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Dispatch from the Field: Building Resilience in Surat

Surat is the most flood-prone city in the state of Gujarat, situated along the Tapi River in the west coast of India, about a 5-hour drive north of Mumbai. In 2006, flooding was so extreme that the overflowing city dam had to be released on an emergency basis, inundating 75% of the city with 20 feet of water. The flood affected 3.5 million people, especially women and children who were at greater risk of illness from contaminated water, including vector-borne diseases, and caused $4.5 billion worth of damage.

Known as the Diamond City, Surat’s commerce is built on cutting and polishing diamonds to more than 90% of the world market. It also produces 45% of textiles used throughout India. Flooding however, is an annual calamity, and life comes to a standstill whenever it occurs. Offices, schools, hospitals and many important institutions have been closed down when it became impossible to wade through the streets. All modes of transportation from rail and road have also been disrupted, stalling all imports and exports to and from major cities.

“The vulnerability of Surat will only be exacerbated and accelerated due to extreme weather events and rising sea levels”

The city faces annual flood risks not only from heavy rainfall, but also because of rapid urbanization. As embankments expand and new structures along both sides of the river are constructed, it becomes harder for water to safely discharge between the Tapi’s banks to its now narrower mouth. “The vulnerability of Surat will only be exacerbated and accelerated due to extreme weather events and rising sea levels,” said Kamlesh Yagnik, President of the South Gujarat Chamber of Commerce and Secretary of the Surat Climate Change Trust during the 100 Resilient Cities launch at the Foreign Correspondents’ Club of Thailand on August 5th. “In 2006, there was no respite time available for cities to respond to floods.”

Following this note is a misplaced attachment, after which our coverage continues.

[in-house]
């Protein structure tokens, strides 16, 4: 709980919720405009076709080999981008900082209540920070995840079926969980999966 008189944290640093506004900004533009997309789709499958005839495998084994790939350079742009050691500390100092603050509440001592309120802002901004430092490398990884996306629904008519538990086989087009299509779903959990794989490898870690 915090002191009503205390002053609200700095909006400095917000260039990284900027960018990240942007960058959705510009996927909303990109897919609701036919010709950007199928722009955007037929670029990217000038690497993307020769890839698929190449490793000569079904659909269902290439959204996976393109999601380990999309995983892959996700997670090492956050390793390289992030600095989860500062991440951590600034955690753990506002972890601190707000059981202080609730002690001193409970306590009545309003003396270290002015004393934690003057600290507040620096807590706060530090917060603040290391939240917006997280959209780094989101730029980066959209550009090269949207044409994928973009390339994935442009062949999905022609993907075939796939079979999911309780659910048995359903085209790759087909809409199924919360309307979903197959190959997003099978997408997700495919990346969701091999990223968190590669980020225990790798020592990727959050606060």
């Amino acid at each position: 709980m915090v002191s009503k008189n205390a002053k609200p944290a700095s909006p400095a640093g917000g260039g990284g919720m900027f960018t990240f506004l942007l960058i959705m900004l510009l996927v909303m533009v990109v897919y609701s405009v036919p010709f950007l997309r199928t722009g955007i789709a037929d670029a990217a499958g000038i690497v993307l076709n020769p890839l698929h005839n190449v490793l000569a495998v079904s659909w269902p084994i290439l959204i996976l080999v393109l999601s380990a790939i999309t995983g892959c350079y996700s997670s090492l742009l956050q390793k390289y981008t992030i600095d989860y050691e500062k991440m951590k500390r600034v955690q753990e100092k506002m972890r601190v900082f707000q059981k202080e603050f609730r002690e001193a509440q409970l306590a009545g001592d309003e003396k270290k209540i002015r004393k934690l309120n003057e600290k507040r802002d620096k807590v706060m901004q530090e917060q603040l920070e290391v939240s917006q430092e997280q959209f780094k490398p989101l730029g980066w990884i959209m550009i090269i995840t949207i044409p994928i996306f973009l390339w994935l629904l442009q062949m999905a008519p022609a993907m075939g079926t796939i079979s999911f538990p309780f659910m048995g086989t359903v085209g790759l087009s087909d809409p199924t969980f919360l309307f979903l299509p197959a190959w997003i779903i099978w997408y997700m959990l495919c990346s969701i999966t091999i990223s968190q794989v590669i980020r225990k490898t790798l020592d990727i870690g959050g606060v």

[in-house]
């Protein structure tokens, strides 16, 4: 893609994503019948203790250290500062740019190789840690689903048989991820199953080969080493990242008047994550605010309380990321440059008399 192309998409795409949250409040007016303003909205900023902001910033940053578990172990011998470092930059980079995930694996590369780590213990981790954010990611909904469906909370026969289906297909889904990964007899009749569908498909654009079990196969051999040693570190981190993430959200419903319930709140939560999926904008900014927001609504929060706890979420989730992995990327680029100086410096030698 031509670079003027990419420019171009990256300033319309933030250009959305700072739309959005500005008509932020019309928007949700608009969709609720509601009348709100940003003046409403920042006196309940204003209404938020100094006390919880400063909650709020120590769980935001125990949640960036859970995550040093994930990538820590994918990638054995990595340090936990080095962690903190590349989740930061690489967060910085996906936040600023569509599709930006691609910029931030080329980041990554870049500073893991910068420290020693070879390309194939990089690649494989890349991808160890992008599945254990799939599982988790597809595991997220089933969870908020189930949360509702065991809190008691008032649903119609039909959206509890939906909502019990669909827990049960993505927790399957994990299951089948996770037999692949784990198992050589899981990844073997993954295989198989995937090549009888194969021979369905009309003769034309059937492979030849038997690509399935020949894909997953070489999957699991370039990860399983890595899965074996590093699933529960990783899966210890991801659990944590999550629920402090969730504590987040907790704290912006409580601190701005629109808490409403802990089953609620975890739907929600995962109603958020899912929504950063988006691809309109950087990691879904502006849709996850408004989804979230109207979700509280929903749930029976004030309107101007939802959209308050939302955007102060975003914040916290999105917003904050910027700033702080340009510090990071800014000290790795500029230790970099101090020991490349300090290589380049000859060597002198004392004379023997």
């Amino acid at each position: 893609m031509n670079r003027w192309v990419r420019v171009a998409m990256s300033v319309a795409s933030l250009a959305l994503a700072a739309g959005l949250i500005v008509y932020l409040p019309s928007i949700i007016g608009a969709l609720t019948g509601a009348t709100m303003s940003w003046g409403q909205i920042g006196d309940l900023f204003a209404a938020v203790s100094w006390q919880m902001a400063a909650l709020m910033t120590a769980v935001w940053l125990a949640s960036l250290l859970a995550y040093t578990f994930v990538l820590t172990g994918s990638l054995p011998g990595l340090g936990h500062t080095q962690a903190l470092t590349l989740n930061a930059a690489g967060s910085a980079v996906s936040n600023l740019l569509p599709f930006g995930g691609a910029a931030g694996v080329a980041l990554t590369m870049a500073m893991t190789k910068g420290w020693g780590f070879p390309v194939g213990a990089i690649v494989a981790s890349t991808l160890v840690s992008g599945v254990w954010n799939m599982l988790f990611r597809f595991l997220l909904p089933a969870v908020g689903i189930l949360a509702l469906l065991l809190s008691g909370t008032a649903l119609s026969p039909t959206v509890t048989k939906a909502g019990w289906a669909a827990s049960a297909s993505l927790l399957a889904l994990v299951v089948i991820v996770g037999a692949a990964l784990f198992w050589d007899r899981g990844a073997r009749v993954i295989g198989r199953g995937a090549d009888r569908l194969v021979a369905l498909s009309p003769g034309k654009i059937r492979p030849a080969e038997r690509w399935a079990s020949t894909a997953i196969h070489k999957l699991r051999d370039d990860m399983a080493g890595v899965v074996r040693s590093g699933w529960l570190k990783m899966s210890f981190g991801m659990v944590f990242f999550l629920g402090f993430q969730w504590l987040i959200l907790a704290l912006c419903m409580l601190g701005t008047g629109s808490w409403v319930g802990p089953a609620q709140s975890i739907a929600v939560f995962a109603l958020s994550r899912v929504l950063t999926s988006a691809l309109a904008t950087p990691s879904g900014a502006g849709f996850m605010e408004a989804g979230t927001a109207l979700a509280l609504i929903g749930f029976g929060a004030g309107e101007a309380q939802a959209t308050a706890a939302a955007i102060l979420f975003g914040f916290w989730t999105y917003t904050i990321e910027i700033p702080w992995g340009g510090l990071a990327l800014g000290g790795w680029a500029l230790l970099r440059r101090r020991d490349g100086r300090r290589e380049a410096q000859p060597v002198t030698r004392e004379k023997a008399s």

The last couple of years, however, have been different from what Surat had come to expect. Since joining the Rockefeller Foundation’s Asian Cities Climate Change Resilience Network (ACCCRN) in 2008, they are not only learning best practices from other cities facing similar challenges but also bringing lessons back to test in their own waters. As one of ten cities in the network, Surat has developed a climate change resilience strategy, ensuring that they are better equipped to plan, finance, and implement timely interventions. These ongoing dialogues have already begun to translate into better dam management and coordination efforts with the community.

Towards a More Resilient City

Through ACCCRN, Surat has developed an end-to-end early warning system and, in 2011, formed a multi-stakeholder body, the Surat Climate Change Trust. Now, when the city dam approaches capacity, an early warning system is sounded and citizens learn via SMS starting 48 hours in advance of the release, which gives them enough time to respond and evacuate if necessary.

Flooding Asia

This unique collaboration has pulled together city authorities across various sectors from water management to urban development, as well as the private sector, to help direct agencies, improve coordination, and information flow. With 20% of the poor households residing along the river, many stand to benefit, and almost all households and industries are at lesser risk of livelihood and business disruptions.

Though the monsoon seasons of 2012 and 2013 had rainfall equal to 2006, Surat did not flood.

“In the last four years, we have strengthened the engagement and awareness of building urban climate change resilience among our citizens and various stakeholders,” Kamlesh explained proudly. The major result, recently, was the inclusion of a budget line specifically for climate change in the Surat Municipality budget for 2013-2014 that signals greater commitment and support for resilience-building actions.

More than 40 ACCCRN city projects are now underway in four countries – India, Indonesia, Thailand and Vietnam – with the Rockefeller Foundation and partners gearing up to expand to Bangladesh and the Philippines in the next few months. ACCCRN, which brings together different partners ranging from government, environment think-tanks to non-profit groups, aims to build climate change resilience of cities in Asia. Through these efforts, cities will be able to ensure that there is a greater ability to respond to disasters and rebound quickly, minimizing the costs in terms of loss of life, damages to homes, and disruptions to businesses.

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